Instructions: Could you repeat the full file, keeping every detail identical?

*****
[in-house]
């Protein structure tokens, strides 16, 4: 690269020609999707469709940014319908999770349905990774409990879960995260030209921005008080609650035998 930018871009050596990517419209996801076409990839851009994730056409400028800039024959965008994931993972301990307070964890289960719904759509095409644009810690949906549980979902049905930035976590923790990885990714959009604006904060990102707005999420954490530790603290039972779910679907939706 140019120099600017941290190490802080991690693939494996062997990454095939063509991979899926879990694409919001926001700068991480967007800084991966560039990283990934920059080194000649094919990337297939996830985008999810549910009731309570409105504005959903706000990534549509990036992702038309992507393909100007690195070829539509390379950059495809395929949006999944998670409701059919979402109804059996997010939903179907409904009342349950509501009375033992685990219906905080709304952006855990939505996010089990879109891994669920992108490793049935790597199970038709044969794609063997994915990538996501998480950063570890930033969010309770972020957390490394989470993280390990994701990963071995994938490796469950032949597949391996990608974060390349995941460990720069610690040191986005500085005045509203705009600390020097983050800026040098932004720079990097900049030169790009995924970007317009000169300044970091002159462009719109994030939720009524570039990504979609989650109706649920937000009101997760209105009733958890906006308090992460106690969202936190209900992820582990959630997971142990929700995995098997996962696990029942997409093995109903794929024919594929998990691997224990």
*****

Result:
[in-house]
């Protein structure tokens, strides 16, 4: 690269020609999707469709940014319908999770349905990774409990879960995260030209921005008080609650035998 930018871009050596990517419209996801076409990839851009994730056409400028800039024959965008994931993972301990307070964890289960719904759509095409644009810690949906549980979902049905930035976590923790990885990714959009604006904060990102707005999420954490530790603290039972779910679907939706 140019120099600017941290190490802080991690693939494996062997990454095939063509991979899926879990694409919001926001700068991480967007800084991966560039990283990934920059080194000649094919990337297939996830985008999810549910009731309570409105504005959903706000990534549509990036992702038309992507393909100007690195070829539509390379950059495809395929949006999944998670409701059919979402109804059996997010939903179907409904009342349950509501009375033992685990219906905080709304952006855990939505996010089990879109891994669920992108490793049935790597199970038709044969794609063997994915990538996501998480950063570890930033969010309770972020957390490394989470993280390990994701990963071995994938490796469950032949597949391996990608974060390349995941460990720069610690040191986005500085005045509203705009600390020097983050800026040098932004720079990097900049030169790009995924970007317009000169300044970091002159462009719109994030939720009524570039990504979609989650109706649920937000009101997760209105009733958890906006308090992460106690969202936190209900992820582990959630997971142990929700995995098997996962696990029942997409093995109903794929024919594929998990691997224990």